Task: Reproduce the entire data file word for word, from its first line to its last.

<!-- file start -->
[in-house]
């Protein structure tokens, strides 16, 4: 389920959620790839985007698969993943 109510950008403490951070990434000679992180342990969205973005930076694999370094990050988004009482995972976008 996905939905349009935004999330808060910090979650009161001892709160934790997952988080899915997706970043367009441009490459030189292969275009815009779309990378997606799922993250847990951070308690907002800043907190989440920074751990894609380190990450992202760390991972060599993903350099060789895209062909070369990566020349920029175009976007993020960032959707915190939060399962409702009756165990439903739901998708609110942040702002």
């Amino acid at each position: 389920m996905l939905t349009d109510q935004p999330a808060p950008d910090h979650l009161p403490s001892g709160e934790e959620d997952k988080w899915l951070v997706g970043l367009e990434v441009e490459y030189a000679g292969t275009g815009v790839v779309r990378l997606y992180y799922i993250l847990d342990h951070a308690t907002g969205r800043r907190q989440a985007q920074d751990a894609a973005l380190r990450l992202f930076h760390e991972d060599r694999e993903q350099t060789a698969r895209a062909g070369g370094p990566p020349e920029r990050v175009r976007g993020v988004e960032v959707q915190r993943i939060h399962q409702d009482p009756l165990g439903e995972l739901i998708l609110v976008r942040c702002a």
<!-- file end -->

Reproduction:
[in-house]
């Protein structure tokens, strides 16, 4: 389920959620790839985007698969993943 109510950008403490951070990434000679992180342990969205973005930076694999370094990050988004009482995972976008 996905939905349009935004999330808060910090979650009161001892709160934790997952988080899915997706970043367009441009490459030189292969275009815009779309990378997606799922993250847990951070308690907002800043907190989440920074751990894609380190990450992202760390991972060599993903350099060789895209062909070369990566020349920029175009976007993020960032959707915190939060399962409702009756165990439903739901998708609110942040702002």
């Amino acid at each position: 389920m996905l939905t349009d109510q935004p999330a808060p950008d910090h979650l009161p403490s001892g709160e934790e959620d997952k988080w899915l951070v997706g970043l367009e990434v441009e490459y030189a000679g292969t275009g815009v790839v779309r990378l997606y992180y799922i993250l847990d342990h951070a308690t907002g969205r800043r907190q989440a985007q920074d751990a894609a973005l380190r990450l992202f930076h760390e991972d060599r694999e993903q350099t060789a698969r895209a062909g070369g370094p990566p020349e920029r990050v175009r976007g993020v988004e960032v959707q915190r993943i939060h399962q409702d009482p009756l165990g439903e995972l739901i998708l609110v976008r942040c702002a």